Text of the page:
You can find this date on a PMI disclosure form in which you received your mortgage. If you cannot find the disclosure form, please contact your administrator.
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You can apply to cancel PMI earlier if you’ve made additional payments that reduce your mortgage principal balance to 80 percent of your home’s original value.
FAQs About Home Insurance Vs Mortgage Insurance
Is homeowners insurance the same as mortgage insurance?
No, While home insurance covers you for physical damage to your home, among other things, mortgage insurance is designed to protect the lender if you default on your payments. In addition, they can affect your budget in very different ways.
Plus, unlike home insurance, you don’t have to pay PMI forever. A traditional lender is usually happy to remove PMI once you’ve paid 20% of the appraised or purchase price.
Do you need mortgage insurance and homeowners insurance?
Yes, you need mortgage insurance if the down payment on a home is less than 20 percent of the purchase price. MI is also required for AFHA and USDA loans. These loans often require little or no down payment, making them riskier for the lender.
On the other hand, you need home insurance in case your home or property is damaged, your home becomes uninhabitable, or you become liable after someone is injured on your property.
When you can stop paying mortgage insurance?
Once your loan-to-value ratio reaches 80%, you can ask your lender to cancel your PMI loan. The lender must automatically cancel your PMI when you reach 78% of your mortgage loan to value or when you reach halfway through your mortgage loan, even if you haven’t yet reached 78% of your home’s value.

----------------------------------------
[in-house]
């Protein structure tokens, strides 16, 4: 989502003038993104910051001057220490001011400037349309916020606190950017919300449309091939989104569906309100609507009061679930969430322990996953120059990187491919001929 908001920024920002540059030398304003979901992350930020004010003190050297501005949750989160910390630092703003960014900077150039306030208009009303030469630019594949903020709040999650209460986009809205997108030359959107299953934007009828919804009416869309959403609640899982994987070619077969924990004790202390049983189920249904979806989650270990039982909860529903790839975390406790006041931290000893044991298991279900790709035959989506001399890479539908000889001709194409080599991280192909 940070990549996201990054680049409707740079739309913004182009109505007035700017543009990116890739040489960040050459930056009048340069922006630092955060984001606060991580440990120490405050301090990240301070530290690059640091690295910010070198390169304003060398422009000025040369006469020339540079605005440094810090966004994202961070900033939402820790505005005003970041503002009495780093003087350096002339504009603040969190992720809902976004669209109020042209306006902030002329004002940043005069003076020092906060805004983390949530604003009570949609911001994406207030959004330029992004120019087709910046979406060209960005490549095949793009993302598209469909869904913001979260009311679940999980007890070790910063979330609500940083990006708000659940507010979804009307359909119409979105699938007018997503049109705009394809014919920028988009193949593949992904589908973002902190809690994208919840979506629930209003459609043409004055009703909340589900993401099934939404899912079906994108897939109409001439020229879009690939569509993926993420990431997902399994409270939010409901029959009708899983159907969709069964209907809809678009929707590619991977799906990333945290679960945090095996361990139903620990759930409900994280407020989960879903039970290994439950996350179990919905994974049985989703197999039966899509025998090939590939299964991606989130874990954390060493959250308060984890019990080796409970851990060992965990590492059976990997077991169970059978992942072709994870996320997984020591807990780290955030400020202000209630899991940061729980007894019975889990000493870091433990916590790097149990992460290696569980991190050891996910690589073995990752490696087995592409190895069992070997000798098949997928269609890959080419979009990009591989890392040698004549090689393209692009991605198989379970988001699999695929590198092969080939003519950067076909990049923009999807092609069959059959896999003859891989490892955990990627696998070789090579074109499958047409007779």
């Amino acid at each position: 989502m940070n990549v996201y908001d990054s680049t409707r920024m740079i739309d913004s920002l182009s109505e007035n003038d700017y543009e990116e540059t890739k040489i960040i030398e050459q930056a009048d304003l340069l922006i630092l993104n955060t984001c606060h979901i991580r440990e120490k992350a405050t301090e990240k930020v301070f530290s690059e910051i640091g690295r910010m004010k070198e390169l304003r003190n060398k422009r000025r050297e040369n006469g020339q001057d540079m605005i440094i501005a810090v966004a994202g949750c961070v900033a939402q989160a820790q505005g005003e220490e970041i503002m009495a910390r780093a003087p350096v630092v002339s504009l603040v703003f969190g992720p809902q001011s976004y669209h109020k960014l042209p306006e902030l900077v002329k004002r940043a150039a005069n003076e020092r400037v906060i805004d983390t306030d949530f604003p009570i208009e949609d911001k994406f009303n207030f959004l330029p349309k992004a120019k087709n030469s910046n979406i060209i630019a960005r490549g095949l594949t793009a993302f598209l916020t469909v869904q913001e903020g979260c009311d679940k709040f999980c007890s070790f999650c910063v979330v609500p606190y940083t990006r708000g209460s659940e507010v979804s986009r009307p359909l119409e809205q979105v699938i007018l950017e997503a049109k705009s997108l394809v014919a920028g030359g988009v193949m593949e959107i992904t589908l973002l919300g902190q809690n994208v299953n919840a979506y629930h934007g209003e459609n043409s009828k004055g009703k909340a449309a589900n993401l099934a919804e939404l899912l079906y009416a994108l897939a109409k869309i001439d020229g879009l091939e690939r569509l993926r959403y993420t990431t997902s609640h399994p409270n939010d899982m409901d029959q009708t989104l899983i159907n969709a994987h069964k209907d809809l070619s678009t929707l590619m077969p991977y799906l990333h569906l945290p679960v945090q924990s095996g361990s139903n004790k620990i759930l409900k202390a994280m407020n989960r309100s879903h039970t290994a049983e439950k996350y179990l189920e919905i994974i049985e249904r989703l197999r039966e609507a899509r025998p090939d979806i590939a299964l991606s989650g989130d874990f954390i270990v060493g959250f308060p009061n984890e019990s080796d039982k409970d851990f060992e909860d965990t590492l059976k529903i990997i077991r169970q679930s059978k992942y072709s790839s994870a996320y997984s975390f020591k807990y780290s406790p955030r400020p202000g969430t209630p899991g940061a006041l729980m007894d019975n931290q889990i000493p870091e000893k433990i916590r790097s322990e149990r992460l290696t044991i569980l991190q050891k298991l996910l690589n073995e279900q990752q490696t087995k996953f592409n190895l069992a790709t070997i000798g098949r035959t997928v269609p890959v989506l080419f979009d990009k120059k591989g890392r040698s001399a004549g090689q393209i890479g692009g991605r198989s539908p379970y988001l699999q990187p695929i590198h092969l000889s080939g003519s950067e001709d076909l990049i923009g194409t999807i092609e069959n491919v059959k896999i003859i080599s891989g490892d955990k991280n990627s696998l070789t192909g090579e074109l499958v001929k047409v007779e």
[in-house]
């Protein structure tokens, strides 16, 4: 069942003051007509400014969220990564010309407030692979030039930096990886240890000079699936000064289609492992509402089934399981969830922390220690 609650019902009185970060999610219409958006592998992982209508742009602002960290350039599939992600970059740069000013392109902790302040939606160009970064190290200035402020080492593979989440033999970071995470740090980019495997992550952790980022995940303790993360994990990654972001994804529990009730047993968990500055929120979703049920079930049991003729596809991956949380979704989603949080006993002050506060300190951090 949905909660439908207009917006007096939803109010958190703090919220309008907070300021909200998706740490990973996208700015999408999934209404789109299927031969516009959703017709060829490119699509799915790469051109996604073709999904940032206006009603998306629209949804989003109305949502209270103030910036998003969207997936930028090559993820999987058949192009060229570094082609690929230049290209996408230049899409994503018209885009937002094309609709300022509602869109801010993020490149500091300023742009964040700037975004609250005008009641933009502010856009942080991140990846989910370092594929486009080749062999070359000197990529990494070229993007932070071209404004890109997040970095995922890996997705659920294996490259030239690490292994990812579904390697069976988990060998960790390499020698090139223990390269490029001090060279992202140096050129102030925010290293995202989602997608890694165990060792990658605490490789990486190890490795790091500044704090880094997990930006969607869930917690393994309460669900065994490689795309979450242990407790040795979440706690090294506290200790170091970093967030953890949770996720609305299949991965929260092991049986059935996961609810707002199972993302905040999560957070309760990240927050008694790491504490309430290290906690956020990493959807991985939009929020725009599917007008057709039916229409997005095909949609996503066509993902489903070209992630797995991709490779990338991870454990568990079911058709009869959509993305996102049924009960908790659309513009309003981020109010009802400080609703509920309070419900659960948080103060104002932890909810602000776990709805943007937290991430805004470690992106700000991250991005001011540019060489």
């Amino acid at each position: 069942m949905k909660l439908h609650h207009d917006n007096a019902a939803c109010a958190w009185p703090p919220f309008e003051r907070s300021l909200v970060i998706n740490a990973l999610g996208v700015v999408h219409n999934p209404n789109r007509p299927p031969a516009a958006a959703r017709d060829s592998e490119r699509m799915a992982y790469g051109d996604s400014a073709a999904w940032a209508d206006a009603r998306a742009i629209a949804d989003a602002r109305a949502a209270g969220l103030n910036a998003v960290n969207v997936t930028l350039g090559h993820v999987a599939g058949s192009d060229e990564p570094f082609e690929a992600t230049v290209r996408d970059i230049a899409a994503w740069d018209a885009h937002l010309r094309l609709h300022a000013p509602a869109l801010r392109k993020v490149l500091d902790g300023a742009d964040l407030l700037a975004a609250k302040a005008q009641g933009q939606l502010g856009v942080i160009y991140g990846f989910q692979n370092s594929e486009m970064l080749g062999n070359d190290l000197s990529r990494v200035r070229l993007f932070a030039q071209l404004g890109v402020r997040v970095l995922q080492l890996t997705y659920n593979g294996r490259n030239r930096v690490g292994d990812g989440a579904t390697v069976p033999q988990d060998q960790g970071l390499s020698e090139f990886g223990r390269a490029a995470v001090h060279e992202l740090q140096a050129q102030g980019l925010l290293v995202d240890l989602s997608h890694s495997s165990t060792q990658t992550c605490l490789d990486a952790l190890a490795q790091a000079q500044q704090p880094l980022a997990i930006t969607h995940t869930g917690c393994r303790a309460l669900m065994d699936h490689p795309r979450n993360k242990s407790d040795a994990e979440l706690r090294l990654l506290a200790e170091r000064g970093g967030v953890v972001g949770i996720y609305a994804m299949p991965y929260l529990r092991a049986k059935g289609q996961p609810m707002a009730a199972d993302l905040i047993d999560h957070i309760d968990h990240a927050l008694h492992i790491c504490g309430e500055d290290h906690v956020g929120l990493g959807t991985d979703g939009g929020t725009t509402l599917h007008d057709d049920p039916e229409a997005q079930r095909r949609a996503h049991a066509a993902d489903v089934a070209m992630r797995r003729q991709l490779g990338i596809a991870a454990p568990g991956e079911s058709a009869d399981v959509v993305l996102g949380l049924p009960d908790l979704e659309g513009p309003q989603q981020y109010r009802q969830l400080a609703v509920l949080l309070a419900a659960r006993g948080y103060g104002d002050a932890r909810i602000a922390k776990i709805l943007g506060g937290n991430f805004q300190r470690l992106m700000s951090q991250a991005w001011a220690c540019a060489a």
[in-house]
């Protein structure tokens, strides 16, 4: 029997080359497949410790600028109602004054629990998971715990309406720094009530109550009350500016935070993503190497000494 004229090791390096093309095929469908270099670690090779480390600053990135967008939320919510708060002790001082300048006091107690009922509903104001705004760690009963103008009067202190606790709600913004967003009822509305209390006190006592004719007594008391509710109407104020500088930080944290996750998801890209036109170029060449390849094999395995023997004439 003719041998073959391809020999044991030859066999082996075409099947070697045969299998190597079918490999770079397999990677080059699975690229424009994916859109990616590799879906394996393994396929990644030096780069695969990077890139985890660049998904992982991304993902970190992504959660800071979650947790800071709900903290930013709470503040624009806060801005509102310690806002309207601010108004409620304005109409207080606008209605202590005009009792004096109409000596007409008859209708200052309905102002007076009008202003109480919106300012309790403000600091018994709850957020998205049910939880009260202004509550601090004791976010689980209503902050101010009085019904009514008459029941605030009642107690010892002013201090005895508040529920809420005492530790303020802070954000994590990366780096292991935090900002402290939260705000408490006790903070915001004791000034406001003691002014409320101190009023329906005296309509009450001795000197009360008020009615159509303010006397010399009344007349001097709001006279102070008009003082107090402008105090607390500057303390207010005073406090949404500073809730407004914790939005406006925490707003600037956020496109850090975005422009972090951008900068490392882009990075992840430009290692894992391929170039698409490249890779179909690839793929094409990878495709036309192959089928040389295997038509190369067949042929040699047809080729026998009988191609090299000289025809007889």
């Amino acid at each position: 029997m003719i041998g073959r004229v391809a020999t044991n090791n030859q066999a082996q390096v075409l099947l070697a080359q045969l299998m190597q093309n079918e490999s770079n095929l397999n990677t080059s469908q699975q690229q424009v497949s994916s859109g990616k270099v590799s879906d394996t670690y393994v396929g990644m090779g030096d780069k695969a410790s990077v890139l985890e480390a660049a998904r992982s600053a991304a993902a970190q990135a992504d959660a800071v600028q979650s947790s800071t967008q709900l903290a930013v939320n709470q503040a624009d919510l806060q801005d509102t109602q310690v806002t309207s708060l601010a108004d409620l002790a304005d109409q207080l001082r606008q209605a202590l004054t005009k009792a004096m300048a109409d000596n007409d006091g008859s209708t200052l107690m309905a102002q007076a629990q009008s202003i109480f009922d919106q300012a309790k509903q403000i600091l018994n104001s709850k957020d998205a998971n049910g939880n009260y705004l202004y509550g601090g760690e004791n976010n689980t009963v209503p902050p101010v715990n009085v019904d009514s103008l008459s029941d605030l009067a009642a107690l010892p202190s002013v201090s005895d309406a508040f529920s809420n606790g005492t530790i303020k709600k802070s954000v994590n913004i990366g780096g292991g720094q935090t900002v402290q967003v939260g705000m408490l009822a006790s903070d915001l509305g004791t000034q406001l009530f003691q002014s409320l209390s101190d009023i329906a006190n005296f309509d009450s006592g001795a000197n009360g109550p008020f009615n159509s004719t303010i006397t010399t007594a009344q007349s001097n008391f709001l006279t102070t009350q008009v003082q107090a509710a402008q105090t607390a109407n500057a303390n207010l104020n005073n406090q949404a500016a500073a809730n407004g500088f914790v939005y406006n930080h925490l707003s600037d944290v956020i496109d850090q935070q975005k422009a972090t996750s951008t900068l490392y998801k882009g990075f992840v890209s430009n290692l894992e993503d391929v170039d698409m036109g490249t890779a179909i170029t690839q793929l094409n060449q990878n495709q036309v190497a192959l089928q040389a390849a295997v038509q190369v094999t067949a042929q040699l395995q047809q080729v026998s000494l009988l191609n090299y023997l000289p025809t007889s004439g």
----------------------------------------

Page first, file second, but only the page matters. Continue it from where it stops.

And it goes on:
So if you have a 30-year mortgage, you have a maximum of 15 years to make your PMI payments.
How much does mortgage insurance cost?
The cost of the mortgage protection insurance premium depends on several factors, including the balance and duration of the mortgage, the location of the home, and the age and gender of the policyholder.
For many homeowners, MPI is easy to qualify for and often less expensive than term or life insurance.
Is home insurance included in your mortgage?
No, homeowners insurance is not included in your mortgage. You may pay for it with your mortgage payments if your lender buys it for you and includes it in your payments.
However, it is recommended that you get your own insurance to get a good deal and better coverage for your personal property, not just the lender’s interest in the structure of the home.
Mortgage insurance and homeowners insurance have their part to play in helping you move up the homeownership ladder. We recommend making a 20% down payment on your home, condo, or townhome mortgage to avoid the additional costs associated with PMI.
Another way to reduce the total cost of these services is to pay less for home insurance.